When this week’s freezing weather came into the forecast, lots of people worried about lots of things.

Brad Biddle of White Oak worried about the usual stuff. But he had an extra concern. He loves purple martins and he has 162 gourds at his place.

His first martin came in about a week early, arriving on Feb. 10. Purple martins feed exclusively on flying insects. Without any insects and without food, this martin would starve to death.

But Brad came to the rescue. He describes himself as a “nerd” when it comes to nature and he has researched purple martins extensively. He knew that some people up north who get early arrivals see their martins through cold weather by flipping crickets up near the gourd.

With just a little training, the martin can be taught to catch a cricket.

“I bought a box of 1,000 crickets,” Brad said. “I wouldn’t let one of my cows starve to death and I’m not going to let this martin starve to death either.”

With just a few tosses last Friday, Brad had the martin flying and catching crickets he was flipping into the air using a plastic spoon.

“The birds have to be hungry before they will even remotely try this,” Brad said.

Up north, he said, martin “landlords” will begin flipping crickets to their birds in cold weather, then transition to a raised platform and scrambled eggs to keep them fed during cold weather.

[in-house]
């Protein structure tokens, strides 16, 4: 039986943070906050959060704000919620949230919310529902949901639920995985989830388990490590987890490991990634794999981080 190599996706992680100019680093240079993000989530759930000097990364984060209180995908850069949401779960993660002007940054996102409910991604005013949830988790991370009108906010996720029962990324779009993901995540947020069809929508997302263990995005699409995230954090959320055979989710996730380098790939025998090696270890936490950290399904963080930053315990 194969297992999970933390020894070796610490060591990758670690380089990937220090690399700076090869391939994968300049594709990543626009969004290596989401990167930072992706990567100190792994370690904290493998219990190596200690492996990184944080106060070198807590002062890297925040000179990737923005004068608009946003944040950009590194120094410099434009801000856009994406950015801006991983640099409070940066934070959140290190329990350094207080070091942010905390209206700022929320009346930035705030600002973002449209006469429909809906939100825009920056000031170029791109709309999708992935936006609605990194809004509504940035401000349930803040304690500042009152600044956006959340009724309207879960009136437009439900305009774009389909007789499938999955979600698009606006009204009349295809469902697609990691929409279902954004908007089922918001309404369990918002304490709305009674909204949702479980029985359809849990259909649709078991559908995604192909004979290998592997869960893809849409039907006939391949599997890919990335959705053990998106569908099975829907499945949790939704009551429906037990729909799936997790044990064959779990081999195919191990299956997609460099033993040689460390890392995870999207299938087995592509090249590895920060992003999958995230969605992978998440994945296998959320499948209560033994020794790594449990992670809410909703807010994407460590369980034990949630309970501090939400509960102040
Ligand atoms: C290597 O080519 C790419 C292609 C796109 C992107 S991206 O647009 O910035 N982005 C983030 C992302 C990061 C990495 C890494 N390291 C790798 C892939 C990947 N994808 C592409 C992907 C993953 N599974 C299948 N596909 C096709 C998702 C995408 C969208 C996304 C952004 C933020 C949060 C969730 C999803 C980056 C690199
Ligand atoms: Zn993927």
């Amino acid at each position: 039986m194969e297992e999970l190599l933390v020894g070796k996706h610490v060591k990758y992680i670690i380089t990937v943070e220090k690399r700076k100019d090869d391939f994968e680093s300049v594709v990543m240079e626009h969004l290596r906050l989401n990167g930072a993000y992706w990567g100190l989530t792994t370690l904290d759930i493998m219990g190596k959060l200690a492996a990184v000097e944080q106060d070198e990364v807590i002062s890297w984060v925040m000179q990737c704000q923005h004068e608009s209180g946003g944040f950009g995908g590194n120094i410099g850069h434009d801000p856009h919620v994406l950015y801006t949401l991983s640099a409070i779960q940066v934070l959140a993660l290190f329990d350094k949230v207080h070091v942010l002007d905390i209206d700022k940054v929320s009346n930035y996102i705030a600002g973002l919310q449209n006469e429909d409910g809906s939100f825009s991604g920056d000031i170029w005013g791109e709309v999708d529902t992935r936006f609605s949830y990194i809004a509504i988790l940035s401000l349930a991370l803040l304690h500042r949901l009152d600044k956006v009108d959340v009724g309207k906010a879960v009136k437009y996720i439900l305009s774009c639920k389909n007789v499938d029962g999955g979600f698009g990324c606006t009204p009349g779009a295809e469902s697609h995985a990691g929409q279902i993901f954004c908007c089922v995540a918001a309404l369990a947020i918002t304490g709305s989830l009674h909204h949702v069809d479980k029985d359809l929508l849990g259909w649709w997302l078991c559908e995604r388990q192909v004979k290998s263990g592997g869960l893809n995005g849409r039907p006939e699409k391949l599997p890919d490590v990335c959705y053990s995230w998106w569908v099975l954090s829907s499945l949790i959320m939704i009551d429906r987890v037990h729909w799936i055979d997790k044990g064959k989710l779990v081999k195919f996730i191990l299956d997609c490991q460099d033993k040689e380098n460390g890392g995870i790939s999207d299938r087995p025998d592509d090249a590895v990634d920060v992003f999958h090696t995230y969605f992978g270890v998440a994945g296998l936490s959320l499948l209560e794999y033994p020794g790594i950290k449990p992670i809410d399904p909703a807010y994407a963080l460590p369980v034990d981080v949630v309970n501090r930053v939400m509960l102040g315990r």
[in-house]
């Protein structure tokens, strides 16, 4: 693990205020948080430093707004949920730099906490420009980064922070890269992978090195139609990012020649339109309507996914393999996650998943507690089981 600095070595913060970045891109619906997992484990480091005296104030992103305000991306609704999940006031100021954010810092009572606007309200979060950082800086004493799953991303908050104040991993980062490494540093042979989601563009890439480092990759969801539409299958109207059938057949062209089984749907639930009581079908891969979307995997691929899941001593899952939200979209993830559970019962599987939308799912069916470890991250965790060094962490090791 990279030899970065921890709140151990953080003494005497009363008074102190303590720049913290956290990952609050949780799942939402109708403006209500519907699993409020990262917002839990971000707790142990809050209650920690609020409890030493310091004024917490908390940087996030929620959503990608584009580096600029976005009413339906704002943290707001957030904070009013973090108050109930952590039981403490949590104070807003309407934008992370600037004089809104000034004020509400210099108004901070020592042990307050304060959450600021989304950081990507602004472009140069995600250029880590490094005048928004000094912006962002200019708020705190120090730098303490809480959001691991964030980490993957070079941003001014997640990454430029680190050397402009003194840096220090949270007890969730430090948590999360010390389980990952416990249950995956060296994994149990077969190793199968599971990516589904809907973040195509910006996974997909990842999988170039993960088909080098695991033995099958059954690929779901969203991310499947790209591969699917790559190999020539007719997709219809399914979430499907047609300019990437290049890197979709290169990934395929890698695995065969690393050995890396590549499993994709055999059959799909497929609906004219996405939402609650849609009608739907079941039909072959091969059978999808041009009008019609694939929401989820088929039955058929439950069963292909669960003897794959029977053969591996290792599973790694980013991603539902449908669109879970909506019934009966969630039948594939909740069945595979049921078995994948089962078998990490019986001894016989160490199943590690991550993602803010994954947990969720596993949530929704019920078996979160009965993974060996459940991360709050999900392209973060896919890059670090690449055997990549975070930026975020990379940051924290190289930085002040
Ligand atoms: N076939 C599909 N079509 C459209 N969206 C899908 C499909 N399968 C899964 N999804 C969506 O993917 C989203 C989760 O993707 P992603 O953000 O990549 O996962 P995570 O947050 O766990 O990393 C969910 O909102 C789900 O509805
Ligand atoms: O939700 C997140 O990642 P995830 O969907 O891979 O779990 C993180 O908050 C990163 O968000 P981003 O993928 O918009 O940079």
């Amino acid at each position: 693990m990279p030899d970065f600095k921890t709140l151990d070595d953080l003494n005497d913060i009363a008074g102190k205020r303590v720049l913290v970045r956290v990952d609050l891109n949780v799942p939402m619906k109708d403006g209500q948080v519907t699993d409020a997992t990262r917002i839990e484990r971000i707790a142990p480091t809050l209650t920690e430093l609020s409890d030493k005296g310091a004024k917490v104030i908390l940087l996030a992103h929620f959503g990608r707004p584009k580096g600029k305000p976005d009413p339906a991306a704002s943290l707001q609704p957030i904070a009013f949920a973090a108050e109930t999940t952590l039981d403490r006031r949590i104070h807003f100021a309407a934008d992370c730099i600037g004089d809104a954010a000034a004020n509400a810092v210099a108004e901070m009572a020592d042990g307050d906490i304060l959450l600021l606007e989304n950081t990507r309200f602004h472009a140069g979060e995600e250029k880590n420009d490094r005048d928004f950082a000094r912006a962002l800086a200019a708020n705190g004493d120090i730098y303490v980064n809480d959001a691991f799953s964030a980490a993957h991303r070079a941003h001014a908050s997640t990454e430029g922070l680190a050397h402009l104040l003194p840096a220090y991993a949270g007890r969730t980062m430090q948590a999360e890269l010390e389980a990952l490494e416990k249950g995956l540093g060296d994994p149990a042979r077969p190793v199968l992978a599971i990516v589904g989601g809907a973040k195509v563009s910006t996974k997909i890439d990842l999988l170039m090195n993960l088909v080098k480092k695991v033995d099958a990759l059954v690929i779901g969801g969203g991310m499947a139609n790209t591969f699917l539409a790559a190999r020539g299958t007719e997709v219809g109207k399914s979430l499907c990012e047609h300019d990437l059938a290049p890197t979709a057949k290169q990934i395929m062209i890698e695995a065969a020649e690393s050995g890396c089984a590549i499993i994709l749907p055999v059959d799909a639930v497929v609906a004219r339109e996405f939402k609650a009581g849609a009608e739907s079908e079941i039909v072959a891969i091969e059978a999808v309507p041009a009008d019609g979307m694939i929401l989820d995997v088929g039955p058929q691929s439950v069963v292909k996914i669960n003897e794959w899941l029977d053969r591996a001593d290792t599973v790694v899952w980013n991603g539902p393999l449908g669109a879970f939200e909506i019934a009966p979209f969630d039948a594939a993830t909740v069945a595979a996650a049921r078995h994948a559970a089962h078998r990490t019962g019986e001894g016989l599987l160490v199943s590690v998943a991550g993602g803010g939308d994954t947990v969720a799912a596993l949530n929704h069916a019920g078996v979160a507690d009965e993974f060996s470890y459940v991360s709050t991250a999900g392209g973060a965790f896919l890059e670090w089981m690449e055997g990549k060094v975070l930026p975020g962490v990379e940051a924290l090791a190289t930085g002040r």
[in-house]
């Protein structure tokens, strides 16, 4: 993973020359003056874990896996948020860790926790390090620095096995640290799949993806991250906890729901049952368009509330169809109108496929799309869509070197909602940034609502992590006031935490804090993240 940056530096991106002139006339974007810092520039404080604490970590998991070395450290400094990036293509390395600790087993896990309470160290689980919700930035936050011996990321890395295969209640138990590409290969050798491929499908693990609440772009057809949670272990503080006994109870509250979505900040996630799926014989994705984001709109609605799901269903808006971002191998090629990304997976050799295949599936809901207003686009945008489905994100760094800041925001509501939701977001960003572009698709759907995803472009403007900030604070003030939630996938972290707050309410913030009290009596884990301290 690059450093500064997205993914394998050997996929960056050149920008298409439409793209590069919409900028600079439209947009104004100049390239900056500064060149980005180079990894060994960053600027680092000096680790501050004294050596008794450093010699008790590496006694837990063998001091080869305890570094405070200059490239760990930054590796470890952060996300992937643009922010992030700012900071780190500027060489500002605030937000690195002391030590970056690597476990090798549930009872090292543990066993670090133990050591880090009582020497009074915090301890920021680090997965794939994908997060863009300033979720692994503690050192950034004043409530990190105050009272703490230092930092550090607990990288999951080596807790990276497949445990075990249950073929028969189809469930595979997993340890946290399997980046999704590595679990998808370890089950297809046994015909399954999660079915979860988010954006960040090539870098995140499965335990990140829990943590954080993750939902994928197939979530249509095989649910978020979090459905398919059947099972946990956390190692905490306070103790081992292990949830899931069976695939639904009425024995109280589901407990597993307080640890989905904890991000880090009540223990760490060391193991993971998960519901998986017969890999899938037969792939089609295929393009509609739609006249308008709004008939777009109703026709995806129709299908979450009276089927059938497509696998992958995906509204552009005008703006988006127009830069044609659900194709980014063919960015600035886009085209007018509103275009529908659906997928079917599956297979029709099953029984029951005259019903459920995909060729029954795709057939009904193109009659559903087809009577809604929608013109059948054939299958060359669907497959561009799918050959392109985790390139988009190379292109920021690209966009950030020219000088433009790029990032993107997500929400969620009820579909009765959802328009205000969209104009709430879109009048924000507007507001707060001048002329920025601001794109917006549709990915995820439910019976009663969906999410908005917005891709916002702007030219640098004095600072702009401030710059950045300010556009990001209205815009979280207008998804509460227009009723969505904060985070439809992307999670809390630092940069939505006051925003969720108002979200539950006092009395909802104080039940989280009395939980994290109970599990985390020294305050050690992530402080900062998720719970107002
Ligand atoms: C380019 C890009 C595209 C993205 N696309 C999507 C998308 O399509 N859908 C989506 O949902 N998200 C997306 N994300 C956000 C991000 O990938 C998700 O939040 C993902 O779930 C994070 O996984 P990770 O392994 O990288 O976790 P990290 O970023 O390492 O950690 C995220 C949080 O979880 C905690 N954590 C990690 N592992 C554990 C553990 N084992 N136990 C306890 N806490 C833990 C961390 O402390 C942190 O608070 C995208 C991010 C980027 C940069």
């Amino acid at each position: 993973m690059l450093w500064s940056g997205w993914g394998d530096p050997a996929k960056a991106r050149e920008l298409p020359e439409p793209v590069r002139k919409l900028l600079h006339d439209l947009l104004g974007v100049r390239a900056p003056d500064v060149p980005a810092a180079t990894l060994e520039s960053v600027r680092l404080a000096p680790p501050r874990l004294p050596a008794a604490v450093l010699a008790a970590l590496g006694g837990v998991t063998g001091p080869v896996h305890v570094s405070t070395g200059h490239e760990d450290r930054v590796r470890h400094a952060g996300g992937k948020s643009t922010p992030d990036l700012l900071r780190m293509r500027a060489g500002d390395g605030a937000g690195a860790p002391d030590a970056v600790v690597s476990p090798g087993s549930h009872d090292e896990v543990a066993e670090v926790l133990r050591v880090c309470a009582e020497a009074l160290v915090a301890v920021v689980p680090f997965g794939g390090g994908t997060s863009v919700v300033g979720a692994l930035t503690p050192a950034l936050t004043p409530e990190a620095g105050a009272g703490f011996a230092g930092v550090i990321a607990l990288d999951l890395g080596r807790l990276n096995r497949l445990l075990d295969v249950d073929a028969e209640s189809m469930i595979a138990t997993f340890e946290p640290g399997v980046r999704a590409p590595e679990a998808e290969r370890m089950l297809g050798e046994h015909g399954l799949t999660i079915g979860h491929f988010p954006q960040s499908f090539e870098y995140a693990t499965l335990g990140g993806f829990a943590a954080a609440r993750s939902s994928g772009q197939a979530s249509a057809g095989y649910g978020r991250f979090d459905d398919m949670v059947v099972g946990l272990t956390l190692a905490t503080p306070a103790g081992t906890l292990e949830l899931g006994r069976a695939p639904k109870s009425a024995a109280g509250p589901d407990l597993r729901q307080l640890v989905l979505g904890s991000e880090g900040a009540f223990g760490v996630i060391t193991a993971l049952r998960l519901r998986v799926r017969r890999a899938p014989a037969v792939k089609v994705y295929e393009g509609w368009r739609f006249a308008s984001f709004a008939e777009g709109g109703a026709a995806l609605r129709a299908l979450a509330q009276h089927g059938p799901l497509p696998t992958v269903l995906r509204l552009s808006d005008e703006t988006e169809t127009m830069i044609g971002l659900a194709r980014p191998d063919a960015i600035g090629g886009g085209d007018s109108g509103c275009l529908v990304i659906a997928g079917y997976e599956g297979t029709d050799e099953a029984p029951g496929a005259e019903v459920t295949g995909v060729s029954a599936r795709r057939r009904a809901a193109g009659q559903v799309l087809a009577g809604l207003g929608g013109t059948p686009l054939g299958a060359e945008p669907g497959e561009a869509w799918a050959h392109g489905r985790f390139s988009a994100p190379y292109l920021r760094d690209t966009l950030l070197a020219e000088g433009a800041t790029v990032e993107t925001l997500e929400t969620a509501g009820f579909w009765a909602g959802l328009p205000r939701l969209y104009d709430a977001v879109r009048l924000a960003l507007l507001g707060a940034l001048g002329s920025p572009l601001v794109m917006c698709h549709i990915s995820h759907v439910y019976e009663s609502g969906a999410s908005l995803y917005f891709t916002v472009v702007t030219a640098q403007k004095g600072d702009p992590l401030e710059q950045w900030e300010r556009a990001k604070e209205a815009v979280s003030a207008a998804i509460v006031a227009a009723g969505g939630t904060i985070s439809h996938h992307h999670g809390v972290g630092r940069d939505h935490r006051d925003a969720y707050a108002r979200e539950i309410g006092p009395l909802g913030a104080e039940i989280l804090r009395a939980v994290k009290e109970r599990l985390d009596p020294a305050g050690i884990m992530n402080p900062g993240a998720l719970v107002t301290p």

He said he is “just a nature lover period.” His college degree is in poultry science.

“A martin is not that different from a chicken physiologically,” Brad said.

Brad has had martin houses for awhile. This is not the first time he’s fed his birds crickets.

“We had a 4-day long cold snap 12 years ago,” he said. “It took 3 days to get those trained. I didn’t have a clue what I was doing.”

It took about 30 tossed crickets this time.

Undertaking to feed a martin through a cold snap is no small commitment.

“The research says it takes 45-50 crickets a day,” Brad said. “And he can only eat 4 or 5 at a time. So it’s a little bit like feeding a newborn baby. You have to feed him every 2 hours.”

It’s totally worth it to Brad.

“The martins are my therapy,” he said. “When the gourds get full, I will have 155 to 160 nesting pairs. That’s my therapy, to sit on the back porch and watch the martins.”

He'd like to see more people in Marshall County get involved in hosting purple martins. One of the most critical things, he said, is to have a predator guard on the pole supporting the nesting gourds.

"A snake can get in your martin houses and just clean them out," he said. 

Purple martins overwinter in Brazil and migrate to North America to nest and raise their young.

"I’m not going to let him fly all the way from Brazil to my house only to die," Brad said.

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